Here’s a shortcut to feeling inspired: Look at Shaniece Criss’ LinkedIn page.
Criss is a Furman University assistant professor of health science, a Travelers Rest city councilwoman and a public health consultant. She’s a Riley Institute Diversity Leaders Initiative fellow, a Shucker Leadership Institute Faculty Fellow and a faculty affiliate for the Shi Center for Sustainability. She also serves on the boards of directors for Prisma Health, SC YMCA Youth in Government & Teen Achievers, and Public Education Partners.
And then there are her degrees, including a Doctor of Science from the Harvard T.H. Chan School of Public Health and a Master of Public Administration from the Harvard Kennedy School of Government.
“I like to do a lot of things,” says Criss.
There’s purpose behind every obligation and achievement, too: It’s how she practices what she preaches and feeds her passion for public health.
“I’m using this theory, the social-ecological model,” she explains. “It says you have to look at the individual, interpersonal, organizational and institutional, the community, communications strategies and policy. I’m a huge proponent that you have to use that perspective to address public health.”
And what better way to understand this complex, multifaceted perspective than to participate?
“As a professor, I’m affecting the individual – students – and the interpersonal — their friends and family. But I’m also teaching them how to be advocates with policy. Then on the Travelers Rest City Council, we can think about the policies that affect health outcomes, like putting in sidewalks and bike lanes,” she says. “I can hear from the community about their concerns and then use research and theory to decide, ‘What is the appropriate response?’”
Criss offers an example of work she did in partnership with Prisma Health-Upstate, when the health system identified an uptick in child abuse in an area of Greenville County. She worked with pediatricians who brought in Triple P: Positive Parenting Program.
“It is an effective, peer-reviewed health intervention that can really improve parenting strategies. In addition to the intervention, I did focus groups to understand the context of how these parents were disciplined when they were growing up, what they thought about it and what they thought about Triple P,” says Criss. “What we found – which was interesting because Triple P focuses on strategies and does not directly address corporal punishment – was that through the intervention alone, people were much more willing to try other strategies before resorting to corporal punishment.”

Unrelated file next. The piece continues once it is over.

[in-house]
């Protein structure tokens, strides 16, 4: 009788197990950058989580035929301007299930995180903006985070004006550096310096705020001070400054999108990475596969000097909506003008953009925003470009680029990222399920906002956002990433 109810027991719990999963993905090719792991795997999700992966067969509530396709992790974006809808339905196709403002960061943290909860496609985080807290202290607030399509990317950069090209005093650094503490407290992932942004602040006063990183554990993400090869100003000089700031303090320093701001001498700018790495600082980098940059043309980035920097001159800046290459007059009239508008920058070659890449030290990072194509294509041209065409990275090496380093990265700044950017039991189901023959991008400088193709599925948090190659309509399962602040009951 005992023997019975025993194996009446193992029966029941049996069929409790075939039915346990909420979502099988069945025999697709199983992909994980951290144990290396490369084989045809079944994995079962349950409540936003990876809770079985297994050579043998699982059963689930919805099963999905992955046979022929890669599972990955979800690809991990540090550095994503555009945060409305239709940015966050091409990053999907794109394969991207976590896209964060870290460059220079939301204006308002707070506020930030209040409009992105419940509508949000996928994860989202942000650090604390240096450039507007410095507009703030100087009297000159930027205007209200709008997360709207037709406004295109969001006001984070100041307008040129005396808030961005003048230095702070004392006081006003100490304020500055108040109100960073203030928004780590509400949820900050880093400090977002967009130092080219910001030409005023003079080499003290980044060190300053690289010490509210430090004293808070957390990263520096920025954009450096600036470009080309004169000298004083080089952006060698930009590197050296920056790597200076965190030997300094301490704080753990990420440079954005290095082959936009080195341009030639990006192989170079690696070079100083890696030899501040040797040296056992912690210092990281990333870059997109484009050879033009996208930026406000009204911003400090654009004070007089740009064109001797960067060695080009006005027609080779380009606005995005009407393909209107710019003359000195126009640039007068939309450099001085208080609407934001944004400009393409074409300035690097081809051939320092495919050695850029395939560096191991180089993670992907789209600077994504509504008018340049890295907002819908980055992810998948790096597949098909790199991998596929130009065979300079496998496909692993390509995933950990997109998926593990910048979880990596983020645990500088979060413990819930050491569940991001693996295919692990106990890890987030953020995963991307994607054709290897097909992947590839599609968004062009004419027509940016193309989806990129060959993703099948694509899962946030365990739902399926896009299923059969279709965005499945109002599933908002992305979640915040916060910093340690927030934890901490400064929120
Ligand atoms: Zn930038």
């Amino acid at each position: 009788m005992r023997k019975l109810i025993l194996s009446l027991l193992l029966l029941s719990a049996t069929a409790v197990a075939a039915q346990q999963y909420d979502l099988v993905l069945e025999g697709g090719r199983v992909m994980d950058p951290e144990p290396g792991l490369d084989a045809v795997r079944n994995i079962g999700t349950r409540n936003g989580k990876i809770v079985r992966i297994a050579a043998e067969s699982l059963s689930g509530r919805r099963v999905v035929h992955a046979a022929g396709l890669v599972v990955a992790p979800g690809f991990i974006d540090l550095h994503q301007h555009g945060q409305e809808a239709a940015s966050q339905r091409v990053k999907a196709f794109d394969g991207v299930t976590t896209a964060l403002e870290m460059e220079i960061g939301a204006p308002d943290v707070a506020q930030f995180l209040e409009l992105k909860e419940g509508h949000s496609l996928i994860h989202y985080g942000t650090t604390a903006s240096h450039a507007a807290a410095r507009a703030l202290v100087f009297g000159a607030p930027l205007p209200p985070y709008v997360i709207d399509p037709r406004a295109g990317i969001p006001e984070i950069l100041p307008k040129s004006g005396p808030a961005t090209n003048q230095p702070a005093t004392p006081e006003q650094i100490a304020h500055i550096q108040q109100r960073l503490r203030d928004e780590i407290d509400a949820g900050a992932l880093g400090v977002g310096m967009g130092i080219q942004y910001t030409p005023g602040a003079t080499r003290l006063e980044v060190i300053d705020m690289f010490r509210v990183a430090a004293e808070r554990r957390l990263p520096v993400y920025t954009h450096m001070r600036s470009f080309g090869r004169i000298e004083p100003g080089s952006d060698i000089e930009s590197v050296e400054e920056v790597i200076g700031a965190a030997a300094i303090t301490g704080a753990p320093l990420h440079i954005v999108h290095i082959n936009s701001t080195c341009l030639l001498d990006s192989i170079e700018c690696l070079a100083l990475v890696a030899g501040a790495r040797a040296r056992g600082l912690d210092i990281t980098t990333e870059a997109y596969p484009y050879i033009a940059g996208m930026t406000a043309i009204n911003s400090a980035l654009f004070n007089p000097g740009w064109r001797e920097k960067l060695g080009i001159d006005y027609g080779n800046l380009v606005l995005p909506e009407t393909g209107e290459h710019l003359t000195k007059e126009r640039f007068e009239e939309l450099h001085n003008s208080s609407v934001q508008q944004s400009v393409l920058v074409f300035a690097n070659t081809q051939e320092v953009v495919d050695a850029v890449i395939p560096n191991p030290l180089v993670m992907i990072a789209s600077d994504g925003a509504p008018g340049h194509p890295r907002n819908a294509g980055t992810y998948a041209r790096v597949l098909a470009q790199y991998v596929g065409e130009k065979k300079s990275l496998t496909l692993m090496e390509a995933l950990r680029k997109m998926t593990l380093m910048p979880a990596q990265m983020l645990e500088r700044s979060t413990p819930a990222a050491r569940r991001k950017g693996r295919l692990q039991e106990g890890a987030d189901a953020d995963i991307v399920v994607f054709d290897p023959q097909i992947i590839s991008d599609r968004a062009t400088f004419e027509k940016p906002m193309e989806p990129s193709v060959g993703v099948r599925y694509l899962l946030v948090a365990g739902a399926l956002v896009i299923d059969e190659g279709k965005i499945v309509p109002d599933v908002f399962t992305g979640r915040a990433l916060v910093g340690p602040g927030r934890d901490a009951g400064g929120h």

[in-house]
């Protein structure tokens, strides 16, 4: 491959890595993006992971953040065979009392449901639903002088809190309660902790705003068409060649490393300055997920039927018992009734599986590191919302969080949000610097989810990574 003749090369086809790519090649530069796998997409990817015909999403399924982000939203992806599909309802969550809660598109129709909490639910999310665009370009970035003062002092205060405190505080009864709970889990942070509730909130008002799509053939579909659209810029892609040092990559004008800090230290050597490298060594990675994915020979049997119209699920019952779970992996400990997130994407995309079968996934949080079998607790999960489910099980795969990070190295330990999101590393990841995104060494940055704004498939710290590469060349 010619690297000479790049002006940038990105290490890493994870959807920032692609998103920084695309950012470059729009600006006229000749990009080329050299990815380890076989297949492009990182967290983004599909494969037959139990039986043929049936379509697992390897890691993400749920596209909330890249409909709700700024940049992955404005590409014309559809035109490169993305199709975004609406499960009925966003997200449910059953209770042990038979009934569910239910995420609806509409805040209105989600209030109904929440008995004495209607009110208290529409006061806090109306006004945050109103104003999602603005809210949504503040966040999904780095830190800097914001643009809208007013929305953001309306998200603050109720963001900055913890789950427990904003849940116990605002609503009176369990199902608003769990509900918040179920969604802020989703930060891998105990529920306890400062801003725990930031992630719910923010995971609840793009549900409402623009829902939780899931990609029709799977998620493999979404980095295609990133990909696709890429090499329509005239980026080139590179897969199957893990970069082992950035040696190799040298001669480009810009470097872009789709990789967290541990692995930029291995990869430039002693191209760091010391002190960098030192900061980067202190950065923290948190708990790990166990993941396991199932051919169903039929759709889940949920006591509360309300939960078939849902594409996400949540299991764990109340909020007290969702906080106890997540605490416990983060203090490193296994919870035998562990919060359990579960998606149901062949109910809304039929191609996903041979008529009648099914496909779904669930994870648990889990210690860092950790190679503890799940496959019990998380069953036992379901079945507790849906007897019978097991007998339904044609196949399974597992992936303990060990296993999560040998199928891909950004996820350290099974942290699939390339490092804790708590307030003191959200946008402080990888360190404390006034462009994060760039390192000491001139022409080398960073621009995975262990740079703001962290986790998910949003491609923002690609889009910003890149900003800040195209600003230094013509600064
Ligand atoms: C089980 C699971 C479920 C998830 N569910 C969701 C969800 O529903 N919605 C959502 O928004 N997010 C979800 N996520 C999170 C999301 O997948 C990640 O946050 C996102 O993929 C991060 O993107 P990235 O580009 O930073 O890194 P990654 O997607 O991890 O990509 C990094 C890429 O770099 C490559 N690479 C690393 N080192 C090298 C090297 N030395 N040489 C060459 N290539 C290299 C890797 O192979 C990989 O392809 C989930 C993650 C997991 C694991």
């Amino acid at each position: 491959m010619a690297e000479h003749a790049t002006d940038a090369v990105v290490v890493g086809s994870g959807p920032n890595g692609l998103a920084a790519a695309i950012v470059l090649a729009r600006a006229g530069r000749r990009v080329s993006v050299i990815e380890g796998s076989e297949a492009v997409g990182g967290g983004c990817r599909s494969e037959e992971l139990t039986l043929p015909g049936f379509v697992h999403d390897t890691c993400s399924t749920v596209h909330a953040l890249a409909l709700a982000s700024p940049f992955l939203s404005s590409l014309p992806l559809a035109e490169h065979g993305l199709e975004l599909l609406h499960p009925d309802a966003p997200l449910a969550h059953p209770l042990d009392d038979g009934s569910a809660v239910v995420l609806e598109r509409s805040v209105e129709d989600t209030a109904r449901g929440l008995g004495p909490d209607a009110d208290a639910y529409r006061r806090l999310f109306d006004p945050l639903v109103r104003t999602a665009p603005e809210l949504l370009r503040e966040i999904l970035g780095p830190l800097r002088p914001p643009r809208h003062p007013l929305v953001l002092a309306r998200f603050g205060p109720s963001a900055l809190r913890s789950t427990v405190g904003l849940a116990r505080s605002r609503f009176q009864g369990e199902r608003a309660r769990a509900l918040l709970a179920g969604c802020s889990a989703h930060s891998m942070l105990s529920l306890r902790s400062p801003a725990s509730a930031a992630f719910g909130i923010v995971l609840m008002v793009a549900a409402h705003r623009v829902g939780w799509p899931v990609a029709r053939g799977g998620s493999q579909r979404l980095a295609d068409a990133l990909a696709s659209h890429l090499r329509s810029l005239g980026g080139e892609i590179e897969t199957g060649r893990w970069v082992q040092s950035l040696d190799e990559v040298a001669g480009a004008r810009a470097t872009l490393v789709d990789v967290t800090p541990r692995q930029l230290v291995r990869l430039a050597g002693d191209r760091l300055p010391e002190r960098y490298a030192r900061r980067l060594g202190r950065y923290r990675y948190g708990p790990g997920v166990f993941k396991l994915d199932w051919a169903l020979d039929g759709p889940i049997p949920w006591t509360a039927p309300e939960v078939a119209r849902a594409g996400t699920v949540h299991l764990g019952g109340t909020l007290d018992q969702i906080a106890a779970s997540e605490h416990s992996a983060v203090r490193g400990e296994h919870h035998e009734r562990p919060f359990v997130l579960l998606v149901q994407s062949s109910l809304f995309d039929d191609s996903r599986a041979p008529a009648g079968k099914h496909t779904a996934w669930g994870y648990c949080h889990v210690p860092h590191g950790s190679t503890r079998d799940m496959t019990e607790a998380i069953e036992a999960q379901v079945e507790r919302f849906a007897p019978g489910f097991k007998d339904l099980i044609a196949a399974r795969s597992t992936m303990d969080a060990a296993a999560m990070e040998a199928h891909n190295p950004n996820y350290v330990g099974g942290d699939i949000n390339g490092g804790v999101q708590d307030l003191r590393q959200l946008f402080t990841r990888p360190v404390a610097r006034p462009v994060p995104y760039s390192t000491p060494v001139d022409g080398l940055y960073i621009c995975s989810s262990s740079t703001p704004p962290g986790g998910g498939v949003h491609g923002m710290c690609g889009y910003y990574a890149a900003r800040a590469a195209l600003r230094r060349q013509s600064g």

She’s working on a paper about this relationship and how it can help empower people with alternative strategies even without directly talking about a behavior.
Criss takes this holistic approach into the classroom, too.
“She draws upon every source and aspect of an issue to completely analyze all sides of a discussion,” says Jamie Riedy ’21. “Her diverse background of knowledge supports her excellent teaching. The fact that she is a member of city council and sits on several boards is an inspiration to how public health should be accomplished.”
Another one of her students, Becca Bosch ’19, said Criss’ devotion to public health envelops those around her.
“She really cares about making an impact on the community, and you can see that in her work every day,” says Bosch. “It’s impossible to be around her and not feel passionate about public health, too.”
Of course, Criss didn’t start with this complex understanding of public health. It was just a natural direction for someone who grew up wanting to help people.
“It’s just this prompting I’ve always had — to listen to what people want, need and desire, and to try to help with that.”
Growing up in Greenville, she came upon a gathering revelation.
Although education and work took Criss away from South Carolina’s Upstate region, 2016 proved a serendipitous year to bring her home. She was finishing her second master’s degree in Boston, Furman was starting a public health program, and Greenville had begun showing up on national lists as an up-and-coming destination for work, play and travel.
Along with the teaching and research opportunities that came with a professorship at Furman, Criss found the Upstate’s philanthropic landscape a boon to her work.
“When I came back as an adult, I thought, ‘Wow, there’s a lot of nonprofits and coalitions trying to make a difference.’ There are so many opportunities to get involved, and Greenville is the size where you can really see your impact.”